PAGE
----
Big River Mine Tailings National Priorities List (NPL) Superfund Site, St. Francois County, Missouri - Fact Sheet, October 2017
EPA Conducting Remedial Action for Residential Soils
OVERVIEW OF RESIDENTIAL SOIL CLEANUPS
The U.S. Environmental Protection Agency (EPA) is remediating (cleaning up) lead-contaminated soil in residential yards within the Big River Mine Tailings (BRMT) National Priorities List (NPL) Superfund Site in St. Francois County, Mo. Lead is the main contaminant of concern at this site. The NPL is a list of the nation’s hazardous waste sites with the highest priority for cleanup due to the greatest threats to human health and the environment. These sites are eligible for extensive, long-term response action money, as authorized by Congress under the Superfund Program.
This site resides within the Old Lead Belt, which was one of the world’s largest lead mining districts where mining began in the early 1700s, having produced more than nine million tons of lead. (See map of Southeast Missouri Superfund NPL Lead Sites at right.) It has been estimated that some 250 million tons of hazardous mining waste (such as lead mill waste tailings and chat) were produced in the Old Lead Belt from processing lead ore.
Mining activities in St. Francois County have contaminated soil, sediment, surface water, and groundwater with elevated levels of heavy metals, primarily lead. Mine waste (chat) has been manually relocated throughout the area as topsoil, fill material, and aggregate for roads, railroads, concrete, and asphalt across the county. Lead mining tailings have also been used for agricultural purposes due to its lime content. Lead mining waste has also been transported downstream by the Big River.
EPA and Missouri state agencies have been addressing lead-contaminated soils in this county for over three decades.
RESIDENTIAL SAMPLING FOR LEAD
The county map (small version at left, and large version below), shows the site boundaries, area of the initial response, and the more than 4,700 residential properties that have been tested for lead contamination. Over 1,200 residential properties have been cleaned up since work began in 2000. Reports for these actions can be found at the site repository listed below.
EPA requests that property owners grant access to EPA’s contractor to test residential properties for possible lead contamination. If your property has not been tested, and you would like to have your soil and/or groundwater analyzed, please contact one of the EPA contacts listed below. This is at no cost to the property owner.
HOW WOULD EPA CLEAN UP MY PROPERTY?
If your residential property qualifies for cleanup, EPA will include an access agreement with your sampling results letter. By signing and returning the access agreement, you are taking the first step in the process to allow the EPA contractor to clean up the affected areas of your yard.
- The EPA contractor will schedule a time to meet with you, review the affected areas of the yard, answer any questions, and address any concerns. The contractor will have a checklist of items to discuss with you, including locating private utilities installed by you at the property and determining the best way to move equipment in and out.
- The EPA contractor will ask the owner to sign the checklist and give them final permission to start the work.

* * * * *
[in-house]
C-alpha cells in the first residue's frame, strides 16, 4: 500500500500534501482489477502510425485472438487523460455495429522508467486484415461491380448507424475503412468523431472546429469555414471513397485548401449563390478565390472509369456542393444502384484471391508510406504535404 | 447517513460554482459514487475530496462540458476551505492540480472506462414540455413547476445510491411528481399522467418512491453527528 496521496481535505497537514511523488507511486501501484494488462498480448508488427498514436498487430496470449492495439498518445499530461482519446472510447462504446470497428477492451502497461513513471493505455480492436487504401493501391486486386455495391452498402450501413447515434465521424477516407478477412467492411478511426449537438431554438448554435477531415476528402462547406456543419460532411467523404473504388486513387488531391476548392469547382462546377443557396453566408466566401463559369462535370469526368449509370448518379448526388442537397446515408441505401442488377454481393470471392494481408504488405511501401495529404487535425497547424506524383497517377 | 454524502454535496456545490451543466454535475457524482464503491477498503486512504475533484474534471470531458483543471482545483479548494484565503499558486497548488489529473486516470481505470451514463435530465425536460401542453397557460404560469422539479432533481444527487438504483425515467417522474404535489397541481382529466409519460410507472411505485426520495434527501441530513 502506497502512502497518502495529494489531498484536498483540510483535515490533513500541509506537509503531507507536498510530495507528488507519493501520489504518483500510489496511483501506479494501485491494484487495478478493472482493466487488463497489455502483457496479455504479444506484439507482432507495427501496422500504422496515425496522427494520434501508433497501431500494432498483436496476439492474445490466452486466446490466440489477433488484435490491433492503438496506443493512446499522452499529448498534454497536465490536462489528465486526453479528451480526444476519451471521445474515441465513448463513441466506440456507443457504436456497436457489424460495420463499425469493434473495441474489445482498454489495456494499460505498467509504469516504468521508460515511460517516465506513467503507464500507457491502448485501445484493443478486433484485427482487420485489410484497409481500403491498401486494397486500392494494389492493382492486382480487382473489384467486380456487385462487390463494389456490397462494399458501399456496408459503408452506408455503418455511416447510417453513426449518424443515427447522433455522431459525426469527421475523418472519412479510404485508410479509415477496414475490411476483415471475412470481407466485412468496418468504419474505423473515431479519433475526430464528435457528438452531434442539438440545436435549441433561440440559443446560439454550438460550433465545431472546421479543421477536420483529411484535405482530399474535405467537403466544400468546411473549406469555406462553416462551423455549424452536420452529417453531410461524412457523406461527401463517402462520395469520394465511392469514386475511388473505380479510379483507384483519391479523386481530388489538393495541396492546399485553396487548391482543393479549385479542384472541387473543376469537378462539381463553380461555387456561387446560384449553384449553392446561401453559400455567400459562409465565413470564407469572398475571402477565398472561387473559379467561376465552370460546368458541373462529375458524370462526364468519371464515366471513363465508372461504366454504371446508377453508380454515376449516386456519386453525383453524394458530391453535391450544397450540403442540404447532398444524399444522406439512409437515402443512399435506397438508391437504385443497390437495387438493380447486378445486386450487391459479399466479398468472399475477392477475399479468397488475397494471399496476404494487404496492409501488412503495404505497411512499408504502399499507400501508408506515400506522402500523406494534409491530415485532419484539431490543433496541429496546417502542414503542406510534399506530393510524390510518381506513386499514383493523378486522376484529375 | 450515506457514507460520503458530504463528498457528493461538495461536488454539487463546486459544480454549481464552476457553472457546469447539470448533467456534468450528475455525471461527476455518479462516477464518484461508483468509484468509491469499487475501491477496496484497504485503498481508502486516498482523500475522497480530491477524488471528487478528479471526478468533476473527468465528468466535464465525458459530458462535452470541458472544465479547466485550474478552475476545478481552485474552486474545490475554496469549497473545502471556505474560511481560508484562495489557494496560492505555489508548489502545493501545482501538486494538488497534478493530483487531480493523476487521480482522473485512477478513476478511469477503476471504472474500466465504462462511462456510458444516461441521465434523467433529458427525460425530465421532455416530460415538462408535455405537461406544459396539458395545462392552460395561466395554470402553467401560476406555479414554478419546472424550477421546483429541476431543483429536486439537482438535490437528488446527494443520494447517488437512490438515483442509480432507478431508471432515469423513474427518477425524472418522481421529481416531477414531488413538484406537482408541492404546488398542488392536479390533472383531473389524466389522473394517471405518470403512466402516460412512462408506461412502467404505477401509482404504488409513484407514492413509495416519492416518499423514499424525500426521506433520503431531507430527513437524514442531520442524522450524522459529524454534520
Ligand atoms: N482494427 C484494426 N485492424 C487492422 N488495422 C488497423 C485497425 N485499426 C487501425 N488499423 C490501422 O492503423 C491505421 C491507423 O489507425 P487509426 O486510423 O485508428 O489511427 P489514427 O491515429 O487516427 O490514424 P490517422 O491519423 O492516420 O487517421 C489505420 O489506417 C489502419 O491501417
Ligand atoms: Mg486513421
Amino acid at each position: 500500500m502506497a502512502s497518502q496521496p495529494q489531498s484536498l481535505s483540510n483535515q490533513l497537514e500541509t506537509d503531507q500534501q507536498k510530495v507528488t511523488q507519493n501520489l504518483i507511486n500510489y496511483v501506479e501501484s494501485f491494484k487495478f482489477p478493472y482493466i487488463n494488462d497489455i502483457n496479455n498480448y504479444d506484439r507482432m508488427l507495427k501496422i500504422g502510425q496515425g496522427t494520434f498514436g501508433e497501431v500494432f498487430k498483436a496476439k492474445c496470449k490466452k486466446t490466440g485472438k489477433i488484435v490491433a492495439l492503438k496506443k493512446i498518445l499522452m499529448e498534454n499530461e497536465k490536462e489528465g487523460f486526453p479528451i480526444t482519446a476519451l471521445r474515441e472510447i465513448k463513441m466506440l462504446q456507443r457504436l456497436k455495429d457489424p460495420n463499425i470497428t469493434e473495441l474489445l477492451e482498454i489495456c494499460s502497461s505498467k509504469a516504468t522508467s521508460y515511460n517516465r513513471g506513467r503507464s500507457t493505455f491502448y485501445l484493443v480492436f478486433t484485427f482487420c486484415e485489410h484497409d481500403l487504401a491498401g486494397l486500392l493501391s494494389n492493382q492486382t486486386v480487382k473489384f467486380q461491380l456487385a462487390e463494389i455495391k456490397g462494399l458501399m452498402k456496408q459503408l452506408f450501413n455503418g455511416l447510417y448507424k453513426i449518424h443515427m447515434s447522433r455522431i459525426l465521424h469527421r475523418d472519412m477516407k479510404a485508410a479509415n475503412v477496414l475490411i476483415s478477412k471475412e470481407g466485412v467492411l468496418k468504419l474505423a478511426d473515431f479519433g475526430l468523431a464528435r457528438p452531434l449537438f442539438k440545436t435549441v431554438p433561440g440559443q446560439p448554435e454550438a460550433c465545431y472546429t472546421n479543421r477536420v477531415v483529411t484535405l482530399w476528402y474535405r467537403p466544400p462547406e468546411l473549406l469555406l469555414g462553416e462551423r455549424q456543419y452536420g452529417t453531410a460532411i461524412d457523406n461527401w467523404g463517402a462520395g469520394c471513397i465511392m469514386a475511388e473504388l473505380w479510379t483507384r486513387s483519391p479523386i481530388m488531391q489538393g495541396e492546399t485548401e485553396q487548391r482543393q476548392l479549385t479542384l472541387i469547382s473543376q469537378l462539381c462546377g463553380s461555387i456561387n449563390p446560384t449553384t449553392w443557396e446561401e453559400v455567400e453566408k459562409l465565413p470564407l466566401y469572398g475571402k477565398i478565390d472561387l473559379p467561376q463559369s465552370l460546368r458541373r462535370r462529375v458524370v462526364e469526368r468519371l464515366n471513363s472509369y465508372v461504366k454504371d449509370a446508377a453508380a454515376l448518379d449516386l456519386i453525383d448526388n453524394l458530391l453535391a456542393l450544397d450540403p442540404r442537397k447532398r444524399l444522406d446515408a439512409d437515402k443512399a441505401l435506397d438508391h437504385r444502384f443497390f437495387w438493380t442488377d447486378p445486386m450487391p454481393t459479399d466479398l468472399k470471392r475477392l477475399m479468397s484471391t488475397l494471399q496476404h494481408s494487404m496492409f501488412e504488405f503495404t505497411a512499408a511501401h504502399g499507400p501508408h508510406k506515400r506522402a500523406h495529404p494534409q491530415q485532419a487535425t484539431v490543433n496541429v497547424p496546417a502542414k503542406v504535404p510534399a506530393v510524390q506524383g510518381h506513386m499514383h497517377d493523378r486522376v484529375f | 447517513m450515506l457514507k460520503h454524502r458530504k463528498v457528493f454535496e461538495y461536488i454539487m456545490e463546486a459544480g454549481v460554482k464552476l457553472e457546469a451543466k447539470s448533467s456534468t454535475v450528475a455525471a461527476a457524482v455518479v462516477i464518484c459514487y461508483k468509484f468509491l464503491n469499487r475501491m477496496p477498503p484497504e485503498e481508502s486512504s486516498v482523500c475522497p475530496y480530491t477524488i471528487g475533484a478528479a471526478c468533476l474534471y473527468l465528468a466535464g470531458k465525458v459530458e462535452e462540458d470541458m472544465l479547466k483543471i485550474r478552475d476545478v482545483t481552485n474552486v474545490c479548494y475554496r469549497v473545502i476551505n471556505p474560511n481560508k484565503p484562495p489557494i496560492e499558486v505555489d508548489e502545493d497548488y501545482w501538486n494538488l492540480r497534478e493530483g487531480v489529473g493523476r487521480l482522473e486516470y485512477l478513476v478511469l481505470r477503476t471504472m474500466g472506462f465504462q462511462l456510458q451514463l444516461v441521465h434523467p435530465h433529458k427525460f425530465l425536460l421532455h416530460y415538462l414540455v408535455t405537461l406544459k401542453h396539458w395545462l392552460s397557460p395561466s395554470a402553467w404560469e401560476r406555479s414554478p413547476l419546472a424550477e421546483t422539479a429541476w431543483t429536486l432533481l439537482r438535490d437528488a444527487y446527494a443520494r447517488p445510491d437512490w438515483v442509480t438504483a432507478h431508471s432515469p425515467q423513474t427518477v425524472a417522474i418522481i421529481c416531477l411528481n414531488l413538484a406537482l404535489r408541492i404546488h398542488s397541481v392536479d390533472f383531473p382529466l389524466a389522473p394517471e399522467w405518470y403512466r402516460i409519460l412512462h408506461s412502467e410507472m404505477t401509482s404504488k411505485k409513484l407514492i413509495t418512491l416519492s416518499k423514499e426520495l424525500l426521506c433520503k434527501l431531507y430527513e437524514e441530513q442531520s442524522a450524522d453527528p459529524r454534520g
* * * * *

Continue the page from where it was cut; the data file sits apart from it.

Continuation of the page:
- Once utilities are located the cleanup can begin within a few weeks, weather permitting.
- The cleanup generally includes excavating up to one foot of soil from the areas that qualify for cleanup. If the property remains above the action level at one foot of depth, additional soil will be removed until lead concentrations are below the action level or down to 2 feet of depth, whichever comes first.
- The EPA contractor will then replace these areas with clean soil, return the grade to the original contours, and restore the lawn. Note: You are responsible for watering the growing lawn, which may result in additional cost to you on your water bill. This is the only expense you will bear throughout the process. The contractor is only permitted to restore the property to its original condition, and is required to repair or replace any items damaged during the cleanup process.
- Once the restoration work is complete and the yard is established, the EPA contractor will request a final meeting with you to review and sign a final checklist to confirm satisfactory completion.
LEAD CONTAMINATION HEALTH RISKS
Lead is a toxic metal that is harmful if inhaled or swallowed. It is classified by EPA as a probable human carcinogen and is a cumulative toxicant. Lead exposure can pose serious health risks, particularly for young children, pregnant women, and nursing mothers. Children are more sensitive to lead than adults, and can develop lifelong disabilities and problems from lead exposure. Children 7 years old and younger are most at risk from developing health effects from exposure to lead. It is important that children in this age range be tested annually, because lead-poisoned children do not always look or act sick. Talk to your pediatrician, general physician, or local health agency about what you can do and about testing your child. Your doctor can do a simple blood test to check you or your child for lead exposure. For free lead testing for children, contact the St. Francois County Health Center, at 1025 West Main Street, Park Hills, Mo., or by phone at 573-431-1947.
SITE REPOSITORY AND ADDITIONAL LEAD INFORMATION
The Administrative Records for the BRMT NPL Superfund Site are available online, where related Fact Sheets will also be posted. Additional site information is available at the following website: www.epa.gov/superfund/bigrivermine.
For more information about lead, visit:
EPA CONTACT INFORMATION
For questions or site information, please contact:
Lenexa, KS 66219
Lenexa, KS 66219